Gallaudet University Press

6:3 Thursday, March 18, 2004


One Woman's Experience as the
Only Deaf Child in Her School

To feature contemporary autobiographies and biographies about living deaf and hard of hearing people, the Press introduces a new series entitled Deaf Lives edited by Brenda Jo Brueggemann. Alone in the Mainstream: A Deaf Woman Remembers Public School by Gina A. Oliva inaugurates the Deaf Lives series. In this introductory volume, Brueggemann, Professor of English at Ohio Sate University, Columbus, OH, notes that, “Oliva has successfully blended autobiography and biography in creating an energized and sensitive narrative that weaves her own experiences as a (then ‘hard of hearing’) young solitary (Oliva’s term for being the only deaf child in the entire school) in public school alongside the stories of many other solitaries, who were also ‘mainstreamed.’ She has gathered these stories as “data” in a biographical study she conducted and called ‘The Solitary Mainstream Project.’”

Matching her findings from The Solitary Mainstream Project with current research on deaf students in public schools, Oliva confirmed that hearing teachers are ill-prepared to teach deaf pupils, they don’t know much about hearing loss, and they frequently underestimate deaf children. Additionally, Oliva’s commentary about ways to make the “solitary mainstreamed” lives of young deaf and hard of hearing kids less solitary, more socially successful, more well-rounded, “makes Alone in the Mainstream valuable in at least two ways,” states Brueggemann. “First, because of its format, this text addresses a wide audience and second, it serves as an ideal model for the Deaf Lives series itself.”

Oliva asks, “So what is daily life really like for deaf or hard of hearing children who grow up in a hearing neighborhood and attend the same schools as everyone else? How do hearing adults and children in neighborhood schools, most having never experienced life with a hearing loss, behave toward such a child? What does their behavior suggest about their attitudes toward d/Deaf people?” Read A Glimpse at Everyday Life, and order Alone in the Mainstream at your exclusive subscriber discount of 20% off the regular price.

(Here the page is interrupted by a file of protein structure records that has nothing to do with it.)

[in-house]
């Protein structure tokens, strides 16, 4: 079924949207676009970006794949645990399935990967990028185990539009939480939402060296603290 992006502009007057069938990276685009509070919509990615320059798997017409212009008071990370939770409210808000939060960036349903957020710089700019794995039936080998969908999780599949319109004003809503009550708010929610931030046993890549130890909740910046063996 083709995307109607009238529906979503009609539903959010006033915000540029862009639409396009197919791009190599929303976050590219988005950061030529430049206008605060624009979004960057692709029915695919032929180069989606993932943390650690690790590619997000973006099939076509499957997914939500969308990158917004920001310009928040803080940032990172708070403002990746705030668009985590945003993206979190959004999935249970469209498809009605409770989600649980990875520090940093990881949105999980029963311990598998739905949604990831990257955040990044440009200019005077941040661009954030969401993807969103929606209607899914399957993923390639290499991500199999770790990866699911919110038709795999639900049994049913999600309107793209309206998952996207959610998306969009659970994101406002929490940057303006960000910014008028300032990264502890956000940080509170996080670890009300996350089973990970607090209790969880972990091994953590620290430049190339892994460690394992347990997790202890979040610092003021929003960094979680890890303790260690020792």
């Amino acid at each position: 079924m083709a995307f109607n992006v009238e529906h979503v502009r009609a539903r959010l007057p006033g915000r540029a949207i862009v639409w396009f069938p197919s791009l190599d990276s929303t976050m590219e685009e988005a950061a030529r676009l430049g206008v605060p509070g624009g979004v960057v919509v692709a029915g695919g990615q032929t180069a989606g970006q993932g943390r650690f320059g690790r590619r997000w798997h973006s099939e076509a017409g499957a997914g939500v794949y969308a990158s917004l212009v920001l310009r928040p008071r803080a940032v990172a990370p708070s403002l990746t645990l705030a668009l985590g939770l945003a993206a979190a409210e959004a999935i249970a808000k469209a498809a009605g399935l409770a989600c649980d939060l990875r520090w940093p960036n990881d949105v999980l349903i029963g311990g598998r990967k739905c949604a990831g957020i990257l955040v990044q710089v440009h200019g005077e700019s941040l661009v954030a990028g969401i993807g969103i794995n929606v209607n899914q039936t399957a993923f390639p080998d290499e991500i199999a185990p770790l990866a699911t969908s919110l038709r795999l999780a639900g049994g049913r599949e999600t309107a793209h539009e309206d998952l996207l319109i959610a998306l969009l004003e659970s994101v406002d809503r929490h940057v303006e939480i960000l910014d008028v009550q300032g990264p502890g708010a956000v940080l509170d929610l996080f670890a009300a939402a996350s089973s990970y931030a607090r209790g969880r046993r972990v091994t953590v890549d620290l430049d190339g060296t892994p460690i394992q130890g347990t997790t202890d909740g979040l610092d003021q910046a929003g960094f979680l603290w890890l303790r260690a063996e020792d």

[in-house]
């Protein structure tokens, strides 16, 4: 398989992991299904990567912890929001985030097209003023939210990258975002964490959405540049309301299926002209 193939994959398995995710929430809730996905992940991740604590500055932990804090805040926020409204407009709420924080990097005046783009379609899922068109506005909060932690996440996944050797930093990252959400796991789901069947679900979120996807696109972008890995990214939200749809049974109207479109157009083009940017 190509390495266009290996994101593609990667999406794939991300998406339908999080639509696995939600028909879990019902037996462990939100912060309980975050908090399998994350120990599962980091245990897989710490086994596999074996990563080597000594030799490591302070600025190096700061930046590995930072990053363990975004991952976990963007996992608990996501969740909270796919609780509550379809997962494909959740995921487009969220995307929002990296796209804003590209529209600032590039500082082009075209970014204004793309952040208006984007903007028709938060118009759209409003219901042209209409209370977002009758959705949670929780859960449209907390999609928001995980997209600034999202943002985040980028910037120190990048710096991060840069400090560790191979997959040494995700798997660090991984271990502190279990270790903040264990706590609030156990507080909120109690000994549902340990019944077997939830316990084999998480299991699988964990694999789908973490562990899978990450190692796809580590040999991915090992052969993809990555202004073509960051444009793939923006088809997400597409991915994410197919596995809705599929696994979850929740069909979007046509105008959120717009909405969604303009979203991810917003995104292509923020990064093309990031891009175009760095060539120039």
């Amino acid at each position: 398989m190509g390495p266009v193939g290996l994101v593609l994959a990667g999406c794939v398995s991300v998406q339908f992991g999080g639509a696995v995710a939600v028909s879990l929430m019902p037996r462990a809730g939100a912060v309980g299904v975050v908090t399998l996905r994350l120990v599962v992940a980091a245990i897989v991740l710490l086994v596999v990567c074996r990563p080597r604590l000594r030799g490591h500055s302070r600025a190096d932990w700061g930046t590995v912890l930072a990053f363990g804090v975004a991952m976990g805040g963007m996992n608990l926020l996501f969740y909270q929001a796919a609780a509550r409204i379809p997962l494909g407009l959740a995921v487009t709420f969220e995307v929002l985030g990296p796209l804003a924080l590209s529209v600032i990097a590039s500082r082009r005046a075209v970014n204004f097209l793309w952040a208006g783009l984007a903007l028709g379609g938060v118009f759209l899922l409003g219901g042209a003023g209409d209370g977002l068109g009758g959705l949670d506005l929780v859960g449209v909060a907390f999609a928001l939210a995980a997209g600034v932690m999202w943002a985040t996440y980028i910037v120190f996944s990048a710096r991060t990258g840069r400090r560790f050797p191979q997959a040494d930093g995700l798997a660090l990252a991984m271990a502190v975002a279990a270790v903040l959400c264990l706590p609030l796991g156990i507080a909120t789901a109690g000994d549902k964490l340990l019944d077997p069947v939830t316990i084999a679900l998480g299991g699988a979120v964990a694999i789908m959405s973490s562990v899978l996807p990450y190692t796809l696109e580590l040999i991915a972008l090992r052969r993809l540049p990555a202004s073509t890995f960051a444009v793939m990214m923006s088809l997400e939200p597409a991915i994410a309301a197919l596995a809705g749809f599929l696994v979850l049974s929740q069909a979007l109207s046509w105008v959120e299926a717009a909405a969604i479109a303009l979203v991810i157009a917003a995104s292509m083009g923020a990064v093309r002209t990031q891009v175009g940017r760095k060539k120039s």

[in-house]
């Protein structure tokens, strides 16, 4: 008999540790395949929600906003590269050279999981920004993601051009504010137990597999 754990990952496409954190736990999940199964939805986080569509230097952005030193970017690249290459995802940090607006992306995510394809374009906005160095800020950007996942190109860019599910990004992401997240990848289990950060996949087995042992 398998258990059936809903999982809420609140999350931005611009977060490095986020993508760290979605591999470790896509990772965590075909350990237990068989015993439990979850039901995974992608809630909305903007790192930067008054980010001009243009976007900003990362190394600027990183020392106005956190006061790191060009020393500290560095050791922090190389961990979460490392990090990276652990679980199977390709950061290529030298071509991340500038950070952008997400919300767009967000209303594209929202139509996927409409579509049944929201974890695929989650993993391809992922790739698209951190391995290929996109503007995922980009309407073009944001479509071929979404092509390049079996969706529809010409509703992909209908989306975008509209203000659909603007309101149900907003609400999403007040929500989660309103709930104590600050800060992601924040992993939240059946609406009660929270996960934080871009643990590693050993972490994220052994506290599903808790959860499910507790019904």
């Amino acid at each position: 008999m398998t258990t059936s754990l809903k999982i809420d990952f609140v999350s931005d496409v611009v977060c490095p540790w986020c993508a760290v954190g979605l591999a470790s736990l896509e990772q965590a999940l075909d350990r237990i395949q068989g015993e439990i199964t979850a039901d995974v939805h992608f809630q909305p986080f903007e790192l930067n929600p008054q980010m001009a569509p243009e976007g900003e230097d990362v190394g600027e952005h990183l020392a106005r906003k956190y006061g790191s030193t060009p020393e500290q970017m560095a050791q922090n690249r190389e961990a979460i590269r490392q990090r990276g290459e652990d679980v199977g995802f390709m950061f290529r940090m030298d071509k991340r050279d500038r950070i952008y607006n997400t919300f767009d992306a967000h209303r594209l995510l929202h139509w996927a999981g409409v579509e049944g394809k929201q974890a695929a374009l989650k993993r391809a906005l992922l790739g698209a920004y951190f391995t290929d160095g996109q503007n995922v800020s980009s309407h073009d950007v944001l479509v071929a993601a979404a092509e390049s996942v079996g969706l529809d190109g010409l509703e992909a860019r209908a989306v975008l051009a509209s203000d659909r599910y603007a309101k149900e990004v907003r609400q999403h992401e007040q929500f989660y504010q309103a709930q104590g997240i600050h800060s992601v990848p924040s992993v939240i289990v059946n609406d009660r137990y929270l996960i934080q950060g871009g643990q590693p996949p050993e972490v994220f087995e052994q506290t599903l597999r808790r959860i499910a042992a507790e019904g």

Bilingualism and Identity in Deaf Communities, edited by Melanie Metzger, was recently praised in APA Review of Books. The reviewer commends the sixth entry in the Sociolinguistics in Deaf Communities series by writing, “This volume and, indeed, the entire series help further our understanding of deafness and of deaf individuals, deaf culture, and deaf communities. Together, the articles inform our perception of the deaf and signal a growing emphasis on deaf children as bilinguals in keeping with the series’ themes. What is less obvious, although equally important, is that the articles also further our understanding of all individuals, cultures, and communities, whatever communication system is used.” Read the full review and order Bilingualism and Identity in Deaf Communities. Also, read an excerpt from part one, Name Signs and Identity in New Zealand by Rachel Locker McKee and David McKee, a study of how name signs reveal the self-perceptions of members of a Deaf community.

The Second International Deaf Academics and Researchers Conference took place on February 19-21, at the Kellogg Conference Hotel. Inspired by the first Deaf Academics Conference held March 2002, in Austin, TX, a planning committee co-chaired by Gallaudet faculty members Derek Braun and Caroline Solomon organized a compelling series of presentations and panels to discuss both current research and the roles of Deaf scholars in the academic world and in their respective Deaf communities.

Sponsored by Gallaudet University Press Institute and the Gallaudet Research Center, the conference featured two keynote speakers — Harry G. Lang, Professor, Center for Research, Teaching, and Learning at the National Technical Institute for the Deaf in Rochester, NY; and Helga Stevens, Director of the European Union of the Deaf in Brussels, Belgium. Other presentations at the conference traversed a broad spectrum of research and issues critical to Deaf researchers and Deaf communities. Several panels offered stimulating discourse on diverse subjects, ranging from how to obtain research grants to assessing job search issues, creating effective partnerships with interpreters, and conducting research on the auditory system. The final presentations explored Deaf communities on a global scale and the political participation of Deaf people. Read the entire overview of the conference here.

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